LUCKY IN LOVE – UNLUCKY BEHIND THE WHEEL
Come back forty years with me dear reader and a bushy-tailed eager lad at the second start to his sales career. My first stab at sales on the road was a gem. A successful interview the year before saw me land a plum position with a precious metals company. It was a unique job in those days because I had no monthly targets, only had to do one call a day on average, (based on three days a week), and I had effectively, an open expense account.
My boss was mainly office bound with a few helpers, one of whom was a senior cockney lad, (Adrian), wise in the ways of the world, unlike yours truly. With a brand new Escort under my ass and a flat in Rathmines, I thought I was the bees-knees. The office liked to socialize together and the boss in particular was a great believer in the motto, "If a fellow can't down eight pints of stout at lunchtime and do his job in the afternoon, he's not fit to be on the team. Changed times indeed then.
Anyway, within a few short months, that same boss took me aside quietly to tell me that Adrian was a solid performer and what he wanted me to do was to loan him the car from time to time as a sort of perk for him. I enquired of course about insurance for Adrian but this was dismissed with a warning glare. So I said no more and soon afterwards the aforementioned Adrian dropped around to my place one Wednesday evening to borrow the white Escort for a date he had in North Dublin. At 3.30am the next morning though, he was hammering on my door. To put it succinctly, there was not a single panel on the car that wasn't stoved in some way. How he'd limped across town in the wreck was a mystery. No other car was involved but lampposts and various walls had a say in the damage.
He was balled out of it by the red-faced boss that same morning before I was approached by the man with an insurance accident report form in his hand. All very well now to say I should have told him to fuck off but I was assured that it was all going to be fine. All I had to do was write out Adrian's account of the accident and sign my own name to it as if I had been behind the wheel. It was posted off to head office that afternoon and I was fired a week later with a week's wages in my pocket.
A few difficult months alone and several interviews later I was once again with a new motor under my ass but with a slightly tougher assignment this time. This job was dog-eat-dog sales bringing a new product to an existing market. Returning from down the country one Friday afternoon through Kildare Town, a big Ford was stopped up ahead and facing me, indicating he wished to cross the road in front of me. With the right of way, I proceeded on when at the last minute, he darted sideways and we met almost nose on. We were blocking main street right outside the cop shop and soon the Sergeant himself stepped out to investigate. But the blind bastard in the other car got out in the Sergeant's uniform of the Irish Army. Wouldn't you know it, the two of them knew each other on first name terms. Monday morning back in the office it was time for another accident report. By week's end our Insurers announced that they were paying out on the incident and I was again, out of a job. Obviously on both occasions I felt very aggrieved but it was a lesson for me to understand that outside of family, very little in life is fair.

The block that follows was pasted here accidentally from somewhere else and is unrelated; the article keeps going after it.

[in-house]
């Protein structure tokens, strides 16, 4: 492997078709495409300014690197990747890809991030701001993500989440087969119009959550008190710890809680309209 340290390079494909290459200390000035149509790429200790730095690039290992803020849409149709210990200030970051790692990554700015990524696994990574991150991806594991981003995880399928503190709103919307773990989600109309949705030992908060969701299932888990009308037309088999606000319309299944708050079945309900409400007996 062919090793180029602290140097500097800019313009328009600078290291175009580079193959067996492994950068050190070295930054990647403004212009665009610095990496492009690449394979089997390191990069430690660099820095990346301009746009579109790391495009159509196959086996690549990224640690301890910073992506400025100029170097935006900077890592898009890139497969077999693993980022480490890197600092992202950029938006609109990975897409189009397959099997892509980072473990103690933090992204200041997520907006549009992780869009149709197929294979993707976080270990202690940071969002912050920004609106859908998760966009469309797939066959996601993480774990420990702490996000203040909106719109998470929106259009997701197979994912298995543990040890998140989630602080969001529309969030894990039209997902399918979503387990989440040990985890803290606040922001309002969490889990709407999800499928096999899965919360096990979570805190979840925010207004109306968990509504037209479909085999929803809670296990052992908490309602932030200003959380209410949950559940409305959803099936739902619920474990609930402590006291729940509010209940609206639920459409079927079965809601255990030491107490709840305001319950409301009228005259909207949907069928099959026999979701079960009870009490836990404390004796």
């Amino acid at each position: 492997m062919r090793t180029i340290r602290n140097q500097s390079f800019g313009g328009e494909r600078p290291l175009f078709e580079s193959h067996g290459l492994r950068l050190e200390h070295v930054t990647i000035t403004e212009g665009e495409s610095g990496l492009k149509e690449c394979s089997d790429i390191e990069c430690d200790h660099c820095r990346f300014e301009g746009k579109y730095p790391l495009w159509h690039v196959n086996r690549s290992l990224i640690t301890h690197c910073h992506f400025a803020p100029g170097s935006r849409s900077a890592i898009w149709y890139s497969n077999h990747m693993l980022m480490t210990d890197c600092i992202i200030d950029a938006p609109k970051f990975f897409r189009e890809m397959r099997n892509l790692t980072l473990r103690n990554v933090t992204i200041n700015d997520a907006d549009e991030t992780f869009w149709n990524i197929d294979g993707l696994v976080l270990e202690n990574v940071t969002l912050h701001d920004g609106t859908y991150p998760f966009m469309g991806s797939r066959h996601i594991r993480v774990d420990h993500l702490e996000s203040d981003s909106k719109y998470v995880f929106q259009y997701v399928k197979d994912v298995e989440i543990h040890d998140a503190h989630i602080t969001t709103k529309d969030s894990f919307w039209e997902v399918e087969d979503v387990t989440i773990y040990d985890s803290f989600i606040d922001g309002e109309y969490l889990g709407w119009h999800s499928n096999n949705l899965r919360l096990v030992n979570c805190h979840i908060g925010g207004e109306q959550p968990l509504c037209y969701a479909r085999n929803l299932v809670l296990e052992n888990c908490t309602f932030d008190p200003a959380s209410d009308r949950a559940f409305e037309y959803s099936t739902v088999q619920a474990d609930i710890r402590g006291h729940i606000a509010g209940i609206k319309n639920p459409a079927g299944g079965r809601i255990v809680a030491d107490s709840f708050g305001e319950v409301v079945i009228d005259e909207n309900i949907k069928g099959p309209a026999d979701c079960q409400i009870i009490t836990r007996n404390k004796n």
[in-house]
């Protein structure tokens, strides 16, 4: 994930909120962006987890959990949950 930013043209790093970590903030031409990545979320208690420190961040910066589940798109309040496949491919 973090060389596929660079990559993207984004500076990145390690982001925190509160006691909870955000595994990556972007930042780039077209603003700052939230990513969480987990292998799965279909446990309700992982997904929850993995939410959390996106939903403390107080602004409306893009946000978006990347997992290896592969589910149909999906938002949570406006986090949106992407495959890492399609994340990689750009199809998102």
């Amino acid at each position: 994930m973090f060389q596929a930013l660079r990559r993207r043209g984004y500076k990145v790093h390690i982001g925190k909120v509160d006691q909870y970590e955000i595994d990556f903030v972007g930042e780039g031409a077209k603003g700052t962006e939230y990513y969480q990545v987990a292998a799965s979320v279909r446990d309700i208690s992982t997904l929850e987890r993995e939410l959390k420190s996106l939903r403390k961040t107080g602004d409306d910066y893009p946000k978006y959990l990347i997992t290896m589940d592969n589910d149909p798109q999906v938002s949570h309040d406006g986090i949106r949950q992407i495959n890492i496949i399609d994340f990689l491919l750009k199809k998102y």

Last week, my quote for renewing my motor policy fell in the door and when I looked at the bottom line, I presumed it was a practical joke. Today I rang to do a few rounds with the broker. I did get in a few jabs early on naturally enough but I couldn't get in a knockout somehow. The guy had admirable footwork as he dodged my sarcasm, deflected my angst and generally avoided getting cornered on the ropes. I tried some old tried and tested punches and even some newly learned techniques but I was up against a seasoned pro. After the give and take of it and over twenty minutes on the phone, I caved in and paid the practical joke price.
There are two aspects to this though that you should be aware of. The broker went off script at the end to explain to me that there were nasty bits of work patrolling around Dublin in particular looking to play dodgems with you on the M50. The more vile of their kind can feign whiplash after the merest bump. The pompous Judges are paying out big time in the courts to these animals and our premiums are zooming up as a result. The other aspect though, as per my second admitted accident, is that the Insurance Companies are not contesting much. Even though we pay them handsomely and the actual policy belongs to us, they are the ones to decide whether to fight the claim should it arise. Should you be an unfortunate victim of this organized crime, your premium just shoots up. But now, to compensate the insurance companies for not contesting claims against them, all of our premiums have shot up. How wrong is that? But what gets me though is that insurance is legally compulsory. When the big lads cartel, as they always do, it is 'una voce,' and you can't get a competing quote anywhere. The broker even told me I was lucky to get a seventeen car old car covered in the first place.
But today, I'm an ungrateful bastard, it has to said.